Things That Remind Me I'm Black by Toni
16 Sep 2019 1:43 PM
I don’t consider being Black to be a major part of my personality but somehow, it’s the first thing that people notice about me. I don’t walk around campus constantly thinking about the fact that I’m Black but every once in a while (meaning very often), something happens that brings it to the forefront. Here is a list of the most common things that remind me that I’m Black:
- Being Late: Every time I walk in late to a class and I feel everyone’s eyes turn, it’s hard not to assume what everyone is thinking. We’ve all heard the phrase “colored people time” to describe the stereotype that Black people are always late to the function. Nothing reminds me that I’m Black more than living up to negative stereotypes.
- My Hair: This one is a bit of a two-parter. First, having natural hair after years of putting chemical relaxers on my scalp to straighten my hair serves as a reminder of my Blackness. I decided to go natural two years ago as a way to help me embrace my culture, and it has. However, it also seems to invite random people to touch it and comment on it and ask how often I wash it. Which is super fun for me.
- Seeing Other Black People: An incredible phenomenon happens when Black people at a PWI (who don’t often see other people of color) spot another Black person. We smile, greet each other, ask how we’re doing, regardless of whether or not we’ve actually met before. Funny enough, I’ve actually made friends because I saw the same people multiple times and we just started talking. In my opinion, this is one of the best parts about being Black on campus.
- Not Seeing Other Black People: On the other side of the same coin, there’s nothing more draining than going to class after class, looking around at your peers, and not seeing a single face that looks like you. I feel like I’m sticking out like a sore thumb and I don’t want to do anything to draw even more attention for myself, so I sit by myself and don’t answer any questions and feel uncomfortable.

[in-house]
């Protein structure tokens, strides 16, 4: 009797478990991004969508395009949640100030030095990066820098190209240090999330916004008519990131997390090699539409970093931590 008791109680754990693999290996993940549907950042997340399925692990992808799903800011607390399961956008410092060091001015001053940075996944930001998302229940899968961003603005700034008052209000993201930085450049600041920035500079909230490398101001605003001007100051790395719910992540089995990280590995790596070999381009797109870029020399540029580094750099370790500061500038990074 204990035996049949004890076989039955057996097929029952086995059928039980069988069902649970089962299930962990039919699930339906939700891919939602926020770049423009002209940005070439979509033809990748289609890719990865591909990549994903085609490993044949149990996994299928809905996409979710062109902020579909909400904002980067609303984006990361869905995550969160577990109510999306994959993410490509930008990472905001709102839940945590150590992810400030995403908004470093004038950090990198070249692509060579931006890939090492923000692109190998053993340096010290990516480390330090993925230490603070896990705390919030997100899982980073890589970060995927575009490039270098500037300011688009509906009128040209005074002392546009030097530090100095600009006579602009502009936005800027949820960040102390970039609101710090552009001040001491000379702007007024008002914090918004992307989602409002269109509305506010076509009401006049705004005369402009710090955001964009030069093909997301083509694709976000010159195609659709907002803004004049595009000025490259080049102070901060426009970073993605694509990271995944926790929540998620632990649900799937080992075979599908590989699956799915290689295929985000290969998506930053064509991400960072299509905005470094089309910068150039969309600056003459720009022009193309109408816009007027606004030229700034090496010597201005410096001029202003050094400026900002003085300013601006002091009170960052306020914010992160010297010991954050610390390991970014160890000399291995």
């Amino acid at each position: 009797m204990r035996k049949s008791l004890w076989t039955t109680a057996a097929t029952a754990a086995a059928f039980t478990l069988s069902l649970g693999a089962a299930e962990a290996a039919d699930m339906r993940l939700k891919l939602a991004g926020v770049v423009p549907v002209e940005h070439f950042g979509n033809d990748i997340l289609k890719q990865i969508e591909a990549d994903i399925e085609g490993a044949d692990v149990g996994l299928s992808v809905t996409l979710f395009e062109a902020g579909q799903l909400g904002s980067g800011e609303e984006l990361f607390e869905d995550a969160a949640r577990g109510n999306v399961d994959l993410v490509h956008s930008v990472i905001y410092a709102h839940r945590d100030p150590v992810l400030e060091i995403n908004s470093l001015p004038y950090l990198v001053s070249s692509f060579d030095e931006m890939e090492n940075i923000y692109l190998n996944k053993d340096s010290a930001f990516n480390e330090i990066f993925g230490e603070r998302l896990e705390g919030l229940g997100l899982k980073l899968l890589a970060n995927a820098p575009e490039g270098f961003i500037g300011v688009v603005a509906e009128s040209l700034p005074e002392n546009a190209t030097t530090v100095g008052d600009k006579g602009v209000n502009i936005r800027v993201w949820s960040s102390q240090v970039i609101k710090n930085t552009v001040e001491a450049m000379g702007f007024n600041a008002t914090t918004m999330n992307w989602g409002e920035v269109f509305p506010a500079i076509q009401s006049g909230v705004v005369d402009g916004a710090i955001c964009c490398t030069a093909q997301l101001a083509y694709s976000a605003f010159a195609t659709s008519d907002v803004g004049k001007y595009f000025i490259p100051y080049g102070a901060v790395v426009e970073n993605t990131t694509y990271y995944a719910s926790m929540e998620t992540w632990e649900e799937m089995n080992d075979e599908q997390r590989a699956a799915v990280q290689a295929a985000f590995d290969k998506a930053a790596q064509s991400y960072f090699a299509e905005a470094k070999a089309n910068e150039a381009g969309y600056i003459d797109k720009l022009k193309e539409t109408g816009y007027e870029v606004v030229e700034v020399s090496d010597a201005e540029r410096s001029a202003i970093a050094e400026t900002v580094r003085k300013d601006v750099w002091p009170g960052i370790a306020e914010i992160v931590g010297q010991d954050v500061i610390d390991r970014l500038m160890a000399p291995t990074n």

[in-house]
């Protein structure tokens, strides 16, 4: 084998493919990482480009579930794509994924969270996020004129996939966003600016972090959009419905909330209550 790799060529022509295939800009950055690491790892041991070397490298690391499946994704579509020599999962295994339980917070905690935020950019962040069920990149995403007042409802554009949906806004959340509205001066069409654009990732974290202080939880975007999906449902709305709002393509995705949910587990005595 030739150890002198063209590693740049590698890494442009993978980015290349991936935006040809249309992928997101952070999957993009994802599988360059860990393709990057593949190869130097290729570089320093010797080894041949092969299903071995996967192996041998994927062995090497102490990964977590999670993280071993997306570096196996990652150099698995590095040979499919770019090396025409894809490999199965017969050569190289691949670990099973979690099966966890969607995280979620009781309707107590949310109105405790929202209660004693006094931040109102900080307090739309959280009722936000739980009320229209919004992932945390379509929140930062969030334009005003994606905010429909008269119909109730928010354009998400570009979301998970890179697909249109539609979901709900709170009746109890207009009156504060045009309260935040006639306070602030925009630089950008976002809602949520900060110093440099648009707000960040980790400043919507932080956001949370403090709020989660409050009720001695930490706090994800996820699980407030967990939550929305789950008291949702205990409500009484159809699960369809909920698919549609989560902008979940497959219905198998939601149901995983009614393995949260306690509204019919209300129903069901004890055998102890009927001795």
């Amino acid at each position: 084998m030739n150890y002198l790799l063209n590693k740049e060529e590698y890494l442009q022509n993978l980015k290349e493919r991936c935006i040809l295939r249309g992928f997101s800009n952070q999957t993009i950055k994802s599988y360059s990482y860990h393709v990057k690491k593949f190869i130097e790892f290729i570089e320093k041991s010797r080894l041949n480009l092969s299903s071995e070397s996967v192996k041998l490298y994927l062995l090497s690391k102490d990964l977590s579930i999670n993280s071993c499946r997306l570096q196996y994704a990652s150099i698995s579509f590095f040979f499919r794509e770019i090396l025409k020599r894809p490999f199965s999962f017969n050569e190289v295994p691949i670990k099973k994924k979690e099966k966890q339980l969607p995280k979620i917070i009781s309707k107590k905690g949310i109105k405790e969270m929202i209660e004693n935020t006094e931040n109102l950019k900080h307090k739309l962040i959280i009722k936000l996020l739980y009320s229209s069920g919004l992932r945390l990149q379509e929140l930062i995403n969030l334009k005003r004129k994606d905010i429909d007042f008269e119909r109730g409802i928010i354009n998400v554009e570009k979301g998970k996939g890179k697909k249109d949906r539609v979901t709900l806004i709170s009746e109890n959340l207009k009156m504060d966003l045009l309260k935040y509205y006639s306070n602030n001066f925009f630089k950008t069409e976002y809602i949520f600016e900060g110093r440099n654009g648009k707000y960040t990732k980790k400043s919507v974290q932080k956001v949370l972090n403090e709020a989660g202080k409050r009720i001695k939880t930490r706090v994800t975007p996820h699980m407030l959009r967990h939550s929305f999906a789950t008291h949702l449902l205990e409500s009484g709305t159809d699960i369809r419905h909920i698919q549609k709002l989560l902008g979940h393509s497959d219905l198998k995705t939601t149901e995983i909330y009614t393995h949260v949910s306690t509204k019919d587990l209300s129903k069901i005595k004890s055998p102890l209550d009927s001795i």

- When a Professor Mentions Race: I end up in this situation surprisingly often for a STEM major. A professor brings up slavery or civil rights or Barack Obama and everyone else in the classroom looks at you like you’re the only person possible qualified to speak about Black things. This is especially fun when you’re the only Black person in the room* so they have no one else to look at.
*Bonus points if there’s two Black people and you get to make awkward eye contact across the room while it’s happening.
Sharing Moments of Common Experiences: Every Black person seems to live different versions of the same life and it can be so revitalizing to share common experiences. If you get any group of Black people together, chances are they’ll start joking around about being forced to clean the house every Saturday morning by their moms, what the oblivious person from small town Iowa asked them about their hair, and other things that we’ve all lived through. I have never laughed harder than I have during these conversations, but humor aside it’s like a mini therapy session to bond over shared trauma.
"Are You Sure?" : Almost every person of color (especially women of color in STEM fields) has been in this situation. You’re doing a group project or working with a lab partner when you’re asked a question that you’re 100% sure that you know the answer to. But when you tell your partners the answer, they ask you if you’re sure, continue to debate the question even after you say yes, and most of the time they pick a different answer only to have the professor say that your original answer was right all along*. It’s not that I’m any less intelligent than my peers, but that they subconsciously have less faith in my ideas because I’m a woman of color.
*Bonus points if someone ends up saying the exact same thing as you but everyone agrees when they say it.
Fake Compliments: I look like Rihanna or Beyoncé. My mom looks like Michelle Obama and my dad looks like Tiger Woods. Every Black person has a list of Black celebrities that someone has told them they look like in a misguided attempt to compliment. Of course these compliments are rarely ever accurate and are born out of the idea that all Black people look alike, but I’m not too upset. After all, all my white friends look like Taylor Swift.
Stares: It’s exhausting to sit down in a restaurant and have patrons staring from across the room or to walk in a store and have employees watching your every move. Seeing a group of radiant, laughing people of color out in public in the middle of Iowa must be shocking for some people, especially for those who grew up in towns with little to no people of color. At least that’s what I tell myself when people stare whenever my friends and I are out in public.
Or maybe they’re just staring because we look like Beyoncé.